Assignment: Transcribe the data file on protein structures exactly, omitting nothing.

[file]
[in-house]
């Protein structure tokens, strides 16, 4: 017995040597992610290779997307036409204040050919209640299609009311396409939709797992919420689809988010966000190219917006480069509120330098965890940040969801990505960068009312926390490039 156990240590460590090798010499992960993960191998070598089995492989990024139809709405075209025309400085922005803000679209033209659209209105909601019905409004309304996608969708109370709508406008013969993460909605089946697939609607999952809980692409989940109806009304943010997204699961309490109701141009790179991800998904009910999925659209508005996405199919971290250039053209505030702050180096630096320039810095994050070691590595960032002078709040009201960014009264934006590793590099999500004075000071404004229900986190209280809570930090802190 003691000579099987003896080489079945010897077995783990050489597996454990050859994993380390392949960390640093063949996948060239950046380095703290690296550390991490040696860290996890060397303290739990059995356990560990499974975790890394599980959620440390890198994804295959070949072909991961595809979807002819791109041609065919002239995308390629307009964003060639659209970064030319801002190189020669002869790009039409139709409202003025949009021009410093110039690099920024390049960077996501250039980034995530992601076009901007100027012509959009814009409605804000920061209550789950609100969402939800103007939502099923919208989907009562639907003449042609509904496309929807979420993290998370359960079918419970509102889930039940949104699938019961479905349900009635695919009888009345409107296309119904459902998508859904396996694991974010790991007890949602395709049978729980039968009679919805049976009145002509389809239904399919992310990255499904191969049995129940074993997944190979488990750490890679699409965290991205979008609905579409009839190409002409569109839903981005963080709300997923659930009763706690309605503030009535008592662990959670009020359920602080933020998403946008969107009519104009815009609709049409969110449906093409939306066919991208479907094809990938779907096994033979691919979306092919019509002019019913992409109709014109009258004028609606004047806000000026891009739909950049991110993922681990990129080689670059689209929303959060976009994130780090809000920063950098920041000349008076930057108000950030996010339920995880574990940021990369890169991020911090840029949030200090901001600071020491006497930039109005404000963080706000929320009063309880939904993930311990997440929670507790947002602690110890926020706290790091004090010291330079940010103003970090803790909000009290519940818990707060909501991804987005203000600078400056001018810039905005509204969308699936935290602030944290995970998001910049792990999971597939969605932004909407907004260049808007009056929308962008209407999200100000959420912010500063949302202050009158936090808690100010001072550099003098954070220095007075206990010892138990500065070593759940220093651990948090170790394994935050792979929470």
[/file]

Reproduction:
[in-house]
């Protein structure tokens, strides 16, 4: 017995040597992610290779997307036409204040050919209640299609009311396409939709797992919420689809988010966000190219917006480069509120330098965890940040969801990505960068009312926390490039 156990240590460590090798010499992960993960191998070598089995492989990024139809709405075209025309400085922005803000679209033209659209209105909601019905409004309304996608969708109370709508406008013969993460909605089946697939609607999952809980692409989940109806009304943010997204699961309490109701141009790179991800998904009910999925659209508005996405199919971290250039053209505030702050180096630096320039810095994050070691590595960032002078709040009201960014009264934006590793590099999500004075000071404004229900986190209280809570930090802190 003691000579099987003896080489079945010897077995783990050489597996454990050859994993380390392949960390640093063949996948060239950046380095703290690296550390991490040696860290996890060397303290739990059995356990560990499974975790890394599980959620440390890198994804295959070949072909991961595809979807002819791109041609065919002239995308390629307009964003060639659209970064030319801002190189020669002869790009039409139709409202003025949009021009410093110039690099920024390049960077996501250039980034995530992601076009901007100027012509959009814009409605804000920061209550789950609100969402939800103007939502099923919208989907009562639907003449042609509904496309929807979420993290998370359960079918419970509102889930039940949104699938019961479905349900009635695919009888009345409107296309119904459902998508859904396996694991974010790991007890949602395709049978729980039968009679919805049976009145002509389809239904399919992310990255499904191969049995129940074993997944190979488990750490890679699409965290991205979008609905579409009839190409002409569109839903981005963080709300997923659930009763706690309605503030009535008592662990959670009020359920602080933020998403946008969107009519104009815009609709049409969110449906093409939306066919991208479907094809990938779907096994033979691919979306092919019509002019019913992409109709014109009258004028609606004047806000000026891009739909950049991110993922681990990129080689670059689209929303959060976009994130780090809000920063950098920041000349008076930057108000950030996010339920995880574990940021990369890169991020911090840029949030200090901001600071020491006497930039109005404000963080706000929320009063309880939904993930311990997440929670507790947002602690110890926020706290790091004090010291330079940010103003970090803790909000009290519940818990707060909501991804987005203000600078400056001018810039905005509204969308699936935290602030944290995970998001910049792990999971597939969605932004909407907004260049808007009056929308962008209407999200100000959420912010500063949302202050009158936090808690100010001072550099003098954070220095007075206990010892138990500065070593759940220093651990948090170790394994935050792979929470």